Statements Made Without Properly Being Read Your Miranda Rights Could Be Suppressed

State v. O.D.A.-C.

Appellate Docket No.: A-78-20

Decided May 2, 2022

Submitted by New Jersey New Jersey Criminal Lawyer, Jeffrey Hark

In a recent decision, the Supreme Court of New Jersey reversed a denial of a motion to suppress after detectives continuously undermined the significance of the Miranda warning after properly administering Miranda.

In O.D.A.-C., detectives investigated an allegation that defendant had inappropriately touched H.B., then fourteen years old, on ten to fifteen occasions over a two-year period. The detectives told defendant they had to read him his Miranda rights, but that it was just a formality. Defendant signed the Miranda card after being read his rights and initialed each paragraph.

Detectives made it clear to Defendant they believed the allegations and attempted to confirm the allegations, asking how many times Defendant touched H.B. Defendant was hesitant to respond. When asked if he had touched H.B. “8 to 15 times,” he said, “It’s too many.” When asked if it happened 15 or 20 times, he responded, “I don’t think so.” The Hackensack detective then encouraged defendant to respond more fully, telling him things like “you’re gonna feel so much better about yourself once you do get it out,” and “[w]hat we talk about in here is between us.” “[I]t’s confidential between us, it’s staying between us, okay.”

As the detectives continued to ask defendant how many times he had touched H.B., defendant eventually said, “Well, first of all, when you make me write that, it say that anything that I say, it goes against my, you know.” The Hackensack defendant then repeated, “That’s a formality, that’s what it is.” Defendant stated, “[I]t’s gonna work against me,” but the Hackensack detective advised, “[W]hatever you’re saying here, it may be hard to believe that it’s not going to work against you, your cooperation is paramount.”

After defendant again expressed his reservations, the Hackensack detective added, “Anything you say, like I said, is only going to help you, it’s not going to hurt you.” Shortly thereafter, defendant said, “If I could have had a lawyer here present then it would be a different story,” and the detectives ended the interview.

On December 23, 2014, a Bergen County grand jury returned a twelvecount indictment that charged defendant with first-degree aggravated sexual assault; second-degree sexual assault; third-degree aggravated criminal sexual contact; and second-degree endangering the welfare of a child.

Defendant moved to suppress his statements, but the Court denied the motion, finding defendant voluntarily waived  his Miranda rights. Defendant entered a plea deal for second degree endangering the welfare of a child.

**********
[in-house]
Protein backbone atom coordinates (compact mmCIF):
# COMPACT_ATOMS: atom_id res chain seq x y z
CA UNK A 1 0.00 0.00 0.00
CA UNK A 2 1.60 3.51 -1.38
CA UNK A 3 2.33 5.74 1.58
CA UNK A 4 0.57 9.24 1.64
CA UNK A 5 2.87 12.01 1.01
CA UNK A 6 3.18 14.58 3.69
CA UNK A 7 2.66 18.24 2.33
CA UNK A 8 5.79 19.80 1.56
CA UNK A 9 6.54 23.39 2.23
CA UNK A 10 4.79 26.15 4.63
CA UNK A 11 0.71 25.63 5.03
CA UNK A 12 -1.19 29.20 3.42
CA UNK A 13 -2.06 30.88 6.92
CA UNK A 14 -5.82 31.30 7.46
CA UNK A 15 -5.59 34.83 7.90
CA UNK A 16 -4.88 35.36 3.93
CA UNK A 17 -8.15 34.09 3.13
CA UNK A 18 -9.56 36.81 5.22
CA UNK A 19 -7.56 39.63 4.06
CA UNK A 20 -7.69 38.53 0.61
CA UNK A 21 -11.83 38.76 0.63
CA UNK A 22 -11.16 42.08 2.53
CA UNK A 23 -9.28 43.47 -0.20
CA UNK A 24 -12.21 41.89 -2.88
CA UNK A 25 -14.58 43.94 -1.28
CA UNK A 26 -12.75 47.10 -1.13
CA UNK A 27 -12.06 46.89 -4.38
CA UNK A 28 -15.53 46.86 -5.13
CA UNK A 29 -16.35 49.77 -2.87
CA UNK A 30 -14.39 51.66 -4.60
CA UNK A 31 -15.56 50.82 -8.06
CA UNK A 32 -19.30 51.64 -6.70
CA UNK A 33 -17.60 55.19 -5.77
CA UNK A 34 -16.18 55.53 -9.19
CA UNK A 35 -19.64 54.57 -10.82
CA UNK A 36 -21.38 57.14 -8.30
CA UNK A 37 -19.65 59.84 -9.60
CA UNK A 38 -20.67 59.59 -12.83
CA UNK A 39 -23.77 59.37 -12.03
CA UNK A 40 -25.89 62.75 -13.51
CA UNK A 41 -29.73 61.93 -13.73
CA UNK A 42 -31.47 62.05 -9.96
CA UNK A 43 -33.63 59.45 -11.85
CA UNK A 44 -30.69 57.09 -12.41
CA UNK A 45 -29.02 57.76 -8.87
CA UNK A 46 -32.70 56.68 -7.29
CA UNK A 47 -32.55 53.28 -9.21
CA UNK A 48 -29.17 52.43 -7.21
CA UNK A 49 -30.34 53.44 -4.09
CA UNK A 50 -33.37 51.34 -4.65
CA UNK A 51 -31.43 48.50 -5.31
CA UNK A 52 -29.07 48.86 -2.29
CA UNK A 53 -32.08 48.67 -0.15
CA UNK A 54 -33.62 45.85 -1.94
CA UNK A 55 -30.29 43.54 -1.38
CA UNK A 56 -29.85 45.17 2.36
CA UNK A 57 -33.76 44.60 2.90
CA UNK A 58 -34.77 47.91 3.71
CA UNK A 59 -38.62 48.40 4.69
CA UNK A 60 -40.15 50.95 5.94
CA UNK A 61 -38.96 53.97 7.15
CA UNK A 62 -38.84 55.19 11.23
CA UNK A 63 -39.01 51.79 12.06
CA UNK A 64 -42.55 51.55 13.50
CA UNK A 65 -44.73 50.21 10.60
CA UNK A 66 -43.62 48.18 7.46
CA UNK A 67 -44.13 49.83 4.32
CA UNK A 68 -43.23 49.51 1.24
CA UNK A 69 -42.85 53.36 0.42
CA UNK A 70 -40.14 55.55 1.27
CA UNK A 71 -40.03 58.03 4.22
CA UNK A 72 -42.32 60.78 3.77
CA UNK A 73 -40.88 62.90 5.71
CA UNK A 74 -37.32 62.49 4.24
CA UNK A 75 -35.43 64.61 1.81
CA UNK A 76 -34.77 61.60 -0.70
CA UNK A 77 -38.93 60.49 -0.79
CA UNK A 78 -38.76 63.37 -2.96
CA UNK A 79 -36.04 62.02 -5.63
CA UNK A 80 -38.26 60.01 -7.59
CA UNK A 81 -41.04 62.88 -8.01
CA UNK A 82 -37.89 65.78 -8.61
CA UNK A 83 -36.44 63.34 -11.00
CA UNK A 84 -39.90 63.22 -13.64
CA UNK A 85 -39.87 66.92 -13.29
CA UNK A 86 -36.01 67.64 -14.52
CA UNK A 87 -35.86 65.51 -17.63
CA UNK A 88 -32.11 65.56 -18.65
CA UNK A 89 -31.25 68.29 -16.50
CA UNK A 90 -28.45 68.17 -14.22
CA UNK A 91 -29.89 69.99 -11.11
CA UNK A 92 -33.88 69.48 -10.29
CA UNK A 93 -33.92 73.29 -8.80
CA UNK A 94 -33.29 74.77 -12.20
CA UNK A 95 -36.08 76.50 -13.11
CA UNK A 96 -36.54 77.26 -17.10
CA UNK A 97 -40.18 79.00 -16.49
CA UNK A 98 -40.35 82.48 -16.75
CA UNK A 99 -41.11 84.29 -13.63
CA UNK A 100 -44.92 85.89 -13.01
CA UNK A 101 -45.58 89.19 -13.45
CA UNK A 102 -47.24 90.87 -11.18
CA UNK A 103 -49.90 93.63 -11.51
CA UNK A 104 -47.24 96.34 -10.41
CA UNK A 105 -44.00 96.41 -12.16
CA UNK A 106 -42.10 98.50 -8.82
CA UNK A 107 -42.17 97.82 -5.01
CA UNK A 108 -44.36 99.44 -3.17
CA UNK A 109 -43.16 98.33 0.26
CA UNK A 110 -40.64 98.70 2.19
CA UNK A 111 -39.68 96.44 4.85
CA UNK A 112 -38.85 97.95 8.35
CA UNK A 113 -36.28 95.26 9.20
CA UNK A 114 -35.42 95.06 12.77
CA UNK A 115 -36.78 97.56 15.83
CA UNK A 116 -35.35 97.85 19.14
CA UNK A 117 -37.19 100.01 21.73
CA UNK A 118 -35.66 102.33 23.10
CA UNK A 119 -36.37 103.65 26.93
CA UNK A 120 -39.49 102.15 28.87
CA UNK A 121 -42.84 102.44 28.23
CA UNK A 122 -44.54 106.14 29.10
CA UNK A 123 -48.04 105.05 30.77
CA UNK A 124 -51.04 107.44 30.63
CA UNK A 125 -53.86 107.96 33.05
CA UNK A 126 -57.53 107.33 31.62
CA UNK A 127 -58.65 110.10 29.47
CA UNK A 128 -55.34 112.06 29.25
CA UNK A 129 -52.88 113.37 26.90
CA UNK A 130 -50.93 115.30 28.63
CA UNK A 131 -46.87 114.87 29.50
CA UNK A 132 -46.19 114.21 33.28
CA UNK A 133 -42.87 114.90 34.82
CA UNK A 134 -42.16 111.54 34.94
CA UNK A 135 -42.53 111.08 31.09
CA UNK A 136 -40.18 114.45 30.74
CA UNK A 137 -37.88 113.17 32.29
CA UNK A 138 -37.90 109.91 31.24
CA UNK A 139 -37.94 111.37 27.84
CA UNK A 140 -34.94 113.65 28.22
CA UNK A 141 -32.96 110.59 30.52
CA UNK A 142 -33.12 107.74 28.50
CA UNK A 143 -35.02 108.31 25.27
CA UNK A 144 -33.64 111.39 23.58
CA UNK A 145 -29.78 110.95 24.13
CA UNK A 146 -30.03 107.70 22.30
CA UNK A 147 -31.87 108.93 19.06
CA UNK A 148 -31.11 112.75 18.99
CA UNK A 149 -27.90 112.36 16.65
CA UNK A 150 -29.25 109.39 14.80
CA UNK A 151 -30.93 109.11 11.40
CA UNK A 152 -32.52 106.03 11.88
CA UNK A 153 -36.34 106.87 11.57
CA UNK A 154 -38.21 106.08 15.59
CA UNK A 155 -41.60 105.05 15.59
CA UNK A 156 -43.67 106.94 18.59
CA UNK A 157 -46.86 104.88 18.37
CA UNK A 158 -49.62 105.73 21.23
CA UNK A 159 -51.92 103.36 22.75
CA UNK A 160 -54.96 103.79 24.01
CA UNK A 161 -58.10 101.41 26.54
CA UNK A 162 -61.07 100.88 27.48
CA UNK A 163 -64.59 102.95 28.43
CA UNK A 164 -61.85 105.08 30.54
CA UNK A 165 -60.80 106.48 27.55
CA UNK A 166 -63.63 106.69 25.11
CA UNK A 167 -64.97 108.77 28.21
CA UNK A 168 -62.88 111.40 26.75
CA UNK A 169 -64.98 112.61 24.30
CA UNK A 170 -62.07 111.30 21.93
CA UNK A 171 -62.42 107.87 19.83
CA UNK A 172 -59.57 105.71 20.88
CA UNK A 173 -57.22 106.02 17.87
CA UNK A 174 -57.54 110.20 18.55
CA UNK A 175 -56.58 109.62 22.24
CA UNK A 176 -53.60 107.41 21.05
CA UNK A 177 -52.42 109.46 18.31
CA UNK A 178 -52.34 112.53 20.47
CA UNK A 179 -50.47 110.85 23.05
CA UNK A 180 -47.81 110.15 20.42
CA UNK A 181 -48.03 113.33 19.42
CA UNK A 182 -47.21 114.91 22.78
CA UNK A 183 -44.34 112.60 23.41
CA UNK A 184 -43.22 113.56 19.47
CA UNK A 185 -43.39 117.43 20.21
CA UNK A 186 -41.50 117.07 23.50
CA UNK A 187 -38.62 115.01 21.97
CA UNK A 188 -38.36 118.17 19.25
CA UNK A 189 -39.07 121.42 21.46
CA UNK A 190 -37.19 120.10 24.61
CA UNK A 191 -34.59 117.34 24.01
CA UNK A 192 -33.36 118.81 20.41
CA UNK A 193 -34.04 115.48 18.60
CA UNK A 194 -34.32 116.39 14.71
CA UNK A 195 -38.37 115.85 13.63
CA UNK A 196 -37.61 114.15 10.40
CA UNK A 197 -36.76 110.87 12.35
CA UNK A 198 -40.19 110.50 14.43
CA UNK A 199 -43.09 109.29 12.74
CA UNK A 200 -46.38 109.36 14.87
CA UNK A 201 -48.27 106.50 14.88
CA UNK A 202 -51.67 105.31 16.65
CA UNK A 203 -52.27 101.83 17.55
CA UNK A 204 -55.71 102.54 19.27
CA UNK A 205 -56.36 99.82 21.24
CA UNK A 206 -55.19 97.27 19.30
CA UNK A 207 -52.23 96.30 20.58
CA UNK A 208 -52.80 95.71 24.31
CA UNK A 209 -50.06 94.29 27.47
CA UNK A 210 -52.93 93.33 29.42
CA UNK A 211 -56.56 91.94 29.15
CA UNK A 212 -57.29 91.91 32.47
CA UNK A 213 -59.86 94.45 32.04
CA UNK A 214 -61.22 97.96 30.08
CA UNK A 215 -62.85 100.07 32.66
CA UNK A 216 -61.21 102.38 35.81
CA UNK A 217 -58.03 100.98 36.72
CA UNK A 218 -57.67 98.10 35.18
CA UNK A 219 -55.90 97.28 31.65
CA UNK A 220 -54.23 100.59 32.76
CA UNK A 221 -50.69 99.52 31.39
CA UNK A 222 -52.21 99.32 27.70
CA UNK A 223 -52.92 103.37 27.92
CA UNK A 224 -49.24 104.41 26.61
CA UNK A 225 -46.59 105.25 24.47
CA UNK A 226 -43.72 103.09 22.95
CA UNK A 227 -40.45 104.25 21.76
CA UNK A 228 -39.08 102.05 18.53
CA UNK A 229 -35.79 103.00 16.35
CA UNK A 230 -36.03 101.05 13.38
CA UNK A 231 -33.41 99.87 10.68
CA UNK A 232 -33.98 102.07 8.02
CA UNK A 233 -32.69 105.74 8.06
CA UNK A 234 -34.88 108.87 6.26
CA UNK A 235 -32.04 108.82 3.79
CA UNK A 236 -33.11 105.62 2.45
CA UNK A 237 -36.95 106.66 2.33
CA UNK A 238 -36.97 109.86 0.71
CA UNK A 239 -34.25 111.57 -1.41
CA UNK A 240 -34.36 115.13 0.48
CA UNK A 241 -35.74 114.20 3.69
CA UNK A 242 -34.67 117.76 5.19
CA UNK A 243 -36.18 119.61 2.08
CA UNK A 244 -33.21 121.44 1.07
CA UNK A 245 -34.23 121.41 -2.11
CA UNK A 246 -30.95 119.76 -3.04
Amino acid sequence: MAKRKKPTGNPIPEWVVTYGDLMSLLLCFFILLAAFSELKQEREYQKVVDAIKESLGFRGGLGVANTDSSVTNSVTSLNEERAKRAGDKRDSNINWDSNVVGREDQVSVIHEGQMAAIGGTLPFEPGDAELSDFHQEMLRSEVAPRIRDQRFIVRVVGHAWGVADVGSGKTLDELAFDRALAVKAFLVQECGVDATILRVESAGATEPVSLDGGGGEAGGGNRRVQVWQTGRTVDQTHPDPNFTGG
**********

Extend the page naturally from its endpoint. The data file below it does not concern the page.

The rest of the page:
Defendant appealed and the Appellate Division reversed on a divided panel, finding Defendant did not voluntarily waive his Miranda warnings, and that Defendant produced statements as a result of detectives contradicting the Miranda Statements.

The Supreme Court of New Jersey reviewed the matter and agreed with the Appellate Division majority, finding that the detectives describing the Miranda warning as a “formality” and telling defendant his confession stays between them and could not hurt, only help, contradicted defendant’s rights and any statements made at the time must be suppressed.

This case is important to understand that statements made without properly being read your Miranda rights could be suppressed.  Detectives and police try to bend the rules to draw out a confession. If you believed this has happened to you or someone you know,  make sure you hire an experienced defense attorney to ensure your rights are protected and your statements are suppressed from the record.

If you have been charged with any first degree crime, second degree crime, third degree crime, fourth degree crime, disorderly persons offense, municipal ordinance violation, or traffic ticket / DUI/DWI, contact an experienced criminal defense attorney today. At Hark & Hark, we represent clients in Superior Court and municipal court for criminal matters like the present case. We vigorously defend our clients by fighting to ensure prosecutors, police, and even judges follow the law.

We offer payment plan options to clients financially incapable of providing full payment upfront. If you are facing criminal charges similar to this circumstance, please call us to discuss the matter. At Hark & Hark, we represent clients for any case in any county in New Jersey including Atlantic County, Bergen County, Burlington County, Camden County, Cape May County, Cumberland County, Essex County, Gloucester County, Hudson County, Hunterdon County, Mercer County, Middlesex County, Monmouth County, Morris County, Ocean County, Passaic County, Salem County, Somerset County, Sussex County, Union County, and Warren County and any town including Barnegat Township, Barnegat Light Borough, Bay Head Borough, Beach Haven Borough, Beachwood Borough, Berkeley Township, Brick Township, Eagleswood Township, Harvey Cedars Borough, Island Heights Borough, Jackson Township, Lacey Township, Lakehurst Borough, Lakewood Township, Lavallette Borough, Little Egg Harbor Township, Long Beach Township, Manchester Township, Mantoloking Borough, Ocean Gate Borough, Ocean Township, Pine Beach Borough, Plumsted Township, Point Pleasant Beach Borough, Point Pleasant Borough, Seaside Heights Borough, Seaside Park Borough, Ship Bottom Borough, South Toms River Borough, Surf City Borough, Stafford Township, Toms River Township, and Tuckerton Borough.


Criminal Civil Lawyer

Jeffrey Hark is a New Jersey Civil and Criminal Lawyer.

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